2174. AIDS-defining Illnesses at Initial Diagnosis of HIV in a Large Guatemalan Cohort
Session: Poster Abstract Session: HIV: Other Opportunistic Conditions
Saturday, October 29, 2016
Room: Poster Hall
Background: Late HIV diagnosis is associated with higher morbidity and mortality, even among those who receive antiretroviral therapy (ART). Patients diagnosed late have been shown to require more resources due to hospitalizations and treatment of opportunistic infections in addition to primary treatment for their HIV infection. In Guatemala, more than 65% of patients diagnosed with HIV have progressed to AIDS. There are limited data on the epidemiology of AIDS-defining illnesses (ADIs) in Central America.

Methods: We conducted a retrospective cohort study of all patients living with HIV and receiving ART at Roosevelt Hospital in Guatemala City, Guatemala. Charts were analyzed for clinical and demographic data and the patients were interviewed. The presence of an ADI was assessed by the CDC definitions. Patients who presented with an ADI were compared to those that were diagnosed without an ADI to look for risk factors.

Results: We enrolled 3,654 patients in the study, of whom 922 (25.2%) had an ADI at the time of HIV diagnosis. Of these, 739 (80.2%) had CD4 counts less than 200 cells/mm3. Compared to patients without ADIs at diagnosis, those with ADIs were more likely to be male (67.5% compared to 54.5%, p<0.0001), of older age (35.2 years vs. 34.1 years, p=0.009), and heterosexual (89.4% vs. 85.1%, p=0.005). A higher percentage of patients with ADIs at diagnosis had sought healthcare in the 2 years prior to diagnosis (22.0% vs. 16.9%, p=0.001). The most common ADIs were Mycobacterium tuberculosis (54.8%), HIV wasting syndrome (23.8%), Pneumocystis jirovecii pneumonia (13.8%), and disseminated or extrapulmonary Histoplasmosis (11.4%).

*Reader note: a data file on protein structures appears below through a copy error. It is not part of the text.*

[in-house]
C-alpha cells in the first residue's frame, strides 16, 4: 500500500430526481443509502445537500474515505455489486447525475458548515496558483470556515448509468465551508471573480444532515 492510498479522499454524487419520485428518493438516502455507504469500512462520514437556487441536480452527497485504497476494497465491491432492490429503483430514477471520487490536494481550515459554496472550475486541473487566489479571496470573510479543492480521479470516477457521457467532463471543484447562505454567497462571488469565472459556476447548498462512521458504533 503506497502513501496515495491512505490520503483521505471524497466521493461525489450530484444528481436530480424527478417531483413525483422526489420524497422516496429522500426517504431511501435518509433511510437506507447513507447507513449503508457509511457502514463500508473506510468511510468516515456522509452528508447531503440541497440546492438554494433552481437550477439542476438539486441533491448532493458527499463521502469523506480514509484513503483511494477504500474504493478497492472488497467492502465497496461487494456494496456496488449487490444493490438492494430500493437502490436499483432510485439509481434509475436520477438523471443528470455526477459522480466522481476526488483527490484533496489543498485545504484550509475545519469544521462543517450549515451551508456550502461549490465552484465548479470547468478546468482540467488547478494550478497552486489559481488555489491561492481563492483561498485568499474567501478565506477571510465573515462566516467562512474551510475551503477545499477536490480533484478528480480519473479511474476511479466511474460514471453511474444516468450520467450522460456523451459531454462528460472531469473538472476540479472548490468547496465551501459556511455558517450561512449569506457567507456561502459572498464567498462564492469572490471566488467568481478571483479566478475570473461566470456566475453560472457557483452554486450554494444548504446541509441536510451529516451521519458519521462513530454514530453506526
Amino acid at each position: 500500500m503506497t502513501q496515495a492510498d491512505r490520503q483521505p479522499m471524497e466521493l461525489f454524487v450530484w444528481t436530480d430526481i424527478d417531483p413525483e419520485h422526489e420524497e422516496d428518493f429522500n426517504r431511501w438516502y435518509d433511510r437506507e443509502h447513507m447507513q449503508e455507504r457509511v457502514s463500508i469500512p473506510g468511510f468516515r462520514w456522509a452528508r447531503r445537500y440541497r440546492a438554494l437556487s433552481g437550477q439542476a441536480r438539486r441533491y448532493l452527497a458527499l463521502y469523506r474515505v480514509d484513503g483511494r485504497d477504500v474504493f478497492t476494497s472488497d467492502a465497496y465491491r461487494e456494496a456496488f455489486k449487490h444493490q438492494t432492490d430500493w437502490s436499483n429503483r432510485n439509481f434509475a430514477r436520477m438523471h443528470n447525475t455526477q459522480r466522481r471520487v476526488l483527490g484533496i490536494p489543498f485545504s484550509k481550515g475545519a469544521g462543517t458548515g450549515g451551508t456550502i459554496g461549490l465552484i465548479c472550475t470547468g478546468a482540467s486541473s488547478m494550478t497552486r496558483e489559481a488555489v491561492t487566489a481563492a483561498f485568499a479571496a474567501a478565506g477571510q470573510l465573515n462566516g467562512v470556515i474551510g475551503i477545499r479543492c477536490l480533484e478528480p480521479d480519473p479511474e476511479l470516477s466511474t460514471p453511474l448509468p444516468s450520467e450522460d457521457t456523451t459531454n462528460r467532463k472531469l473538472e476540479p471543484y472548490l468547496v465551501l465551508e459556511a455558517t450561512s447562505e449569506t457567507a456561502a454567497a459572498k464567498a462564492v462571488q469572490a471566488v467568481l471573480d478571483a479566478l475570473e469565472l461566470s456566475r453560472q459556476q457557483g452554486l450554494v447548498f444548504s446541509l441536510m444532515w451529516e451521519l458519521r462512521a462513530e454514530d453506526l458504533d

Conclusion: In this large cohort of HIV patients in Guatemala, a significant portion presented with an ADI These data inform the most common ADIs in those diagnosed with HIV. They are different from other reports from Latin America, which showed disseminated Histoplasmosis, esophageal candidiasis, and cerebral toxoplasmosis as the three most common ADIs.

Samuel Reinhardt, MD1, Andrej Spec, MD2, Johanna Melendez, MD3, Andrea Alonzo, BS3, Ian Ross, MD4, William Powderly, MD5 and Carlos Mejia, MD6, (1)Internal Medicine, Barnes-Jewish Hospital, Saint Louis, MO, (2)Infectious Disease, Washington University, St Louis, MO, (3)Hospital Roosevelt, Guatemala City, Guatemala, (4)Internal Medicine, Barnes-Jewish Hospital, St. Louis, MO, (5)Infectious Diseases, Washington Univesity School of Medicine, St. Louis, MO, (6)Department of Internal Medicine, Hospital Roosevelt, Guatemala, Guatemala

Disclosures:

S. Reinhardt, None

A. Spec, None

J. Melendez, None

A. Alonzo, None

I. Ross, None

W. Powderly, None

C. Mejia, None

Findings in the abstracts are embargoed until 12:01 a.m. CDT, Wednesday Oct. 26th with the exception of research findings presented at the IDWeek press conferences.